ACUASI engineers added an open source auto pilot to a small hexcopter UAV dubbed a Ptarmigan. Saiet said “It can take about 2 lbs, 2.5 lbs for 20 minutes. And it was great for us to try this technology for remote sensing, making maps on a small scale.” The Ptarmigan was set up to follow a pre-programmed grid once it was in the air, using auto pilot to navigate over points of interest the team had selected and inputted. The scientists entered waypoints on a laptop and instructed what kind of overlapping images to take, and created a grid for the Ptarmigan to follow. A DSL camera mounted on the Ptarmigan took myriad overlapping images during the flight– capturing images every second or every fraction of a second. Later, the images were processed by software which applies a technique called structure for motion. Saiet: “It will find common features from each image and stitch them together for a 3-D model.” Each image is also tied to a GPS location, resulting in a highly detailed 3-D map tied to physical locations. The map can be printed or viewed on mobile devices. The images were so detailed that it took significant processing power and a few hours to process the data set. “The day after we made the map, we met with them again on the ice with those trails and we printed those maps,” Saiet said. For this test-run “Of course we mapped a very small area. For the future we need to make something significantly bigger.
”Both the scientists and the locals were very very interested, and we as an organization learned a lot about how to conduct these things in this kind of environment. And we hope to expand what we are covering next year.”
Zero degree temperatures and wind chill over the course of 10 hours of testflight outside of Barrow did pose some challenges. When it comes to technology cold is rough on batteries and battery-changing fingers alike. The Ptarmigan runs on lithium polymer batteries, the same ones that Tesla vehicles run on. Saiet: “Due to safety, we have the pilot have his hands on the remote control, it has joy sticks… If I need to program the instrument that is on the aircraft I use my laptop and I have to use my own fingers on my laptop; all these little things, they offer opportunities for hands to get cold.”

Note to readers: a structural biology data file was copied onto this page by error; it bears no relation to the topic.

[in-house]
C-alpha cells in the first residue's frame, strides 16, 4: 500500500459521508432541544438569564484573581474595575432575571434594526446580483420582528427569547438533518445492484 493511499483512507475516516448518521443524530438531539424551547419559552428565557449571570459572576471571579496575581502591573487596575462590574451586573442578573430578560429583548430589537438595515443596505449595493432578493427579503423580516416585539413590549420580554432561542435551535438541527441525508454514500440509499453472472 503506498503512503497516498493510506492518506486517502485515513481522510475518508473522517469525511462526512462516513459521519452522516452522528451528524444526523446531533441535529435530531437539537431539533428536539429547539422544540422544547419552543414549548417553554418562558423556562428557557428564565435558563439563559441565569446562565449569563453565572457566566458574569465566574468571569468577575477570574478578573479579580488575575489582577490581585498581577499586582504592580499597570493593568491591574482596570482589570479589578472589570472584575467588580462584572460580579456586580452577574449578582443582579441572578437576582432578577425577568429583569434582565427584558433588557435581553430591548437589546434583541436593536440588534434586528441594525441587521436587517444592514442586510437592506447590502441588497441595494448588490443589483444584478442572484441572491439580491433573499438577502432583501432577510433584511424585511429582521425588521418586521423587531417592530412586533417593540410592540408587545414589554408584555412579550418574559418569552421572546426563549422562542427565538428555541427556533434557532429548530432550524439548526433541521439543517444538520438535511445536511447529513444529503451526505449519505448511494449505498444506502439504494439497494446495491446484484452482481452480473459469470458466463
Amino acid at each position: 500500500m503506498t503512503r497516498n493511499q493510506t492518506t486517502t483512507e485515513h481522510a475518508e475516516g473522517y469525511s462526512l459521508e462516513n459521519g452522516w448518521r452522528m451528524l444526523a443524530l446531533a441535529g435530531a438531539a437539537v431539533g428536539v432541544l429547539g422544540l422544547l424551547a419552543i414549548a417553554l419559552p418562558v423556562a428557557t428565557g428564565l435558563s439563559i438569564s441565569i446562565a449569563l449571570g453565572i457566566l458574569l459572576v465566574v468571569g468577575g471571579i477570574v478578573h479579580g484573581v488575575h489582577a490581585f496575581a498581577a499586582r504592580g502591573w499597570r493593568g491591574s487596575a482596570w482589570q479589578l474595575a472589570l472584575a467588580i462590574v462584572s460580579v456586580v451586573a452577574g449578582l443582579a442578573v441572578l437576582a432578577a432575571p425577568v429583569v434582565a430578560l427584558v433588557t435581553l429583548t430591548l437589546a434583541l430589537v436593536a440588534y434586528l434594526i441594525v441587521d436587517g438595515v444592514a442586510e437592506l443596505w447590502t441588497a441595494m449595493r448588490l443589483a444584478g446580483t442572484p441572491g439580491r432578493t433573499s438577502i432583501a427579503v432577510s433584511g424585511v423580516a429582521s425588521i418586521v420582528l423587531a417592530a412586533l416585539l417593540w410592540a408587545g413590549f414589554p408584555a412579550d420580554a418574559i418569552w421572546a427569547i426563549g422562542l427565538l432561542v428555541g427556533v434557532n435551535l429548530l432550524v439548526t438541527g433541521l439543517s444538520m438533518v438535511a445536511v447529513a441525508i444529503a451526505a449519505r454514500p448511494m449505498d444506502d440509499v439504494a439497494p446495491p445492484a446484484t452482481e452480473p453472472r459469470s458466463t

The scientists’ experience
Dammann said he wasn’t sure of how the test flight would go over. “We had communicated and received permission from the whaling captains, but that was only a handful of people who knew we were going to do this.” Dammann estimated 4 or 5 whaling crews were working the trail and there were 30 to 40 people around including kids. “Everyone comes out there and has a good time breaking trail,” he observed. “They are using basic hand tools, just like the old days, often in their traditional outfits and they are chopping trails through this very rugged ice which is very hard labor.
”It feels like stepping back in time to go out there and witnessing this tradition.”
“You are standing there as a scientist and you are flying this highly technological UAV in their direction and, yeah, we weren’t sure how this was going to be taken at all. But as it’s coming towards the population or the trail breakers, you are seeing a whole bunch of people pulling up their iPhones and taking pictures of the UAV.” Dammann recalled “They were all very interested.”
“We were able to perform a trail survey using this UAV over or close to active trail building without interfering in any of their activities. And they were happy with our presence there and didn’t think that it was an inconvenience to them. That was a huge success for us, to be able to do that,” Dammann said, “And providing a product that they had great interest in.”
Saiet: “There’s definitely a lot of future in combining UAVs and sea ice and arctic research. That’s for sure.”
Laura Nielsen 2016
Frontier Scientists: presenting scientific discovery in the Arctic and beyond
(UAVs trail building potential sea ice maps)